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I have some design diagrams only on paper. Scanning them to bitmaps is easy, but I've had no luck getting useful vectors out of them. I've tried vectorizers in programs like gimp, and a few online services. Generally, I end up with enormous numbers of spurious vectors (from dust, dotted lines, text on the diagram, slightly variations in scanning contrast, etc).

What tools and/or techniques can I use to get a more useful vector result, that I can then modify in a normal CAD tool without spending absurd amounts of time cleaning it all up first?

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There is the capable but somewhat expensive Scan2CAD.

Otherwise, if you're happy with outlines and not centre lines, scan b&w, aggressively clean up macules, mask off text, and then vectorize in potrace, autotrace, etc. Alternatively, load the bitmap at the correct resolution into a drawing package as a raster layer and draw the lines/objects you want over it. This avoids the horrors of dotted lines.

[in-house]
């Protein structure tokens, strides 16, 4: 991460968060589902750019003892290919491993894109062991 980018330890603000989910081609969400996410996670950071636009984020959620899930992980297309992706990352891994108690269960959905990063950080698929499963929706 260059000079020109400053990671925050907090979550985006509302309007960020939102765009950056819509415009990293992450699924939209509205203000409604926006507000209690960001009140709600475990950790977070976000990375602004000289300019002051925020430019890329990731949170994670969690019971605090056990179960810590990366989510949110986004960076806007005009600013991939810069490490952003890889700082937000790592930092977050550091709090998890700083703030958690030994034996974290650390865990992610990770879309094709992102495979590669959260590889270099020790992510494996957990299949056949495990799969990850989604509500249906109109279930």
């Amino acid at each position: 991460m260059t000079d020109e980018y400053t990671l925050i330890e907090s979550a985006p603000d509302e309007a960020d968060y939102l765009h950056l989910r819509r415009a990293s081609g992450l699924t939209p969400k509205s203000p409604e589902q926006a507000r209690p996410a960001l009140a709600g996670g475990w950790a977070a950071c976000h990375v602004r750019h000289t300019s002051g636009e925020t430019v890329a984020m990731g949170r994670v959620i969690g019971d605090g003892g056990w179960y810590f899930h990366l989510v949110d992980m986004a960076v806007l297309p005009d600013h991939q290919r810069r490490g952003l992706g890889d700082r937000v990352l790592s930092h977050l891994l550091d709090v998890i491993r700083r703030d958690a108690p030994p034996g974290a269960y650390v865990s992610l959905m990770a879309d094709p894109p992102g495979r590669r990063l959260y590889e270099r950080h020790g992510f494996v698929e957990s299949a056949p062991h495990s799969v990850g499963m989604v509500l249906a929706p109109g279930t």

Both ways are quite a bit of work, sadly.

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I would recommend using something like Paint.NET to "fix" the images before attempting to convert them to CAD.

To my knowledge, most of the Image-to-CAD applications are going to use the grayscale intensity of each pixel to get the Z-axis value. So, you can help this process by pre-filtering the image into grayscale and playing with the contrast until you get enough distinction between the features you want to stand out in your CAD model or print. Here's a quick example using a sample image:

Poor Contrast Poor Contrast

Better Contrast Better Contrast

Whichever program you use will generally have an easier time detecting the edges of the flower pedals in the second image the further towards the center it goes.

GIMP has greyscale and contrast tools as well.

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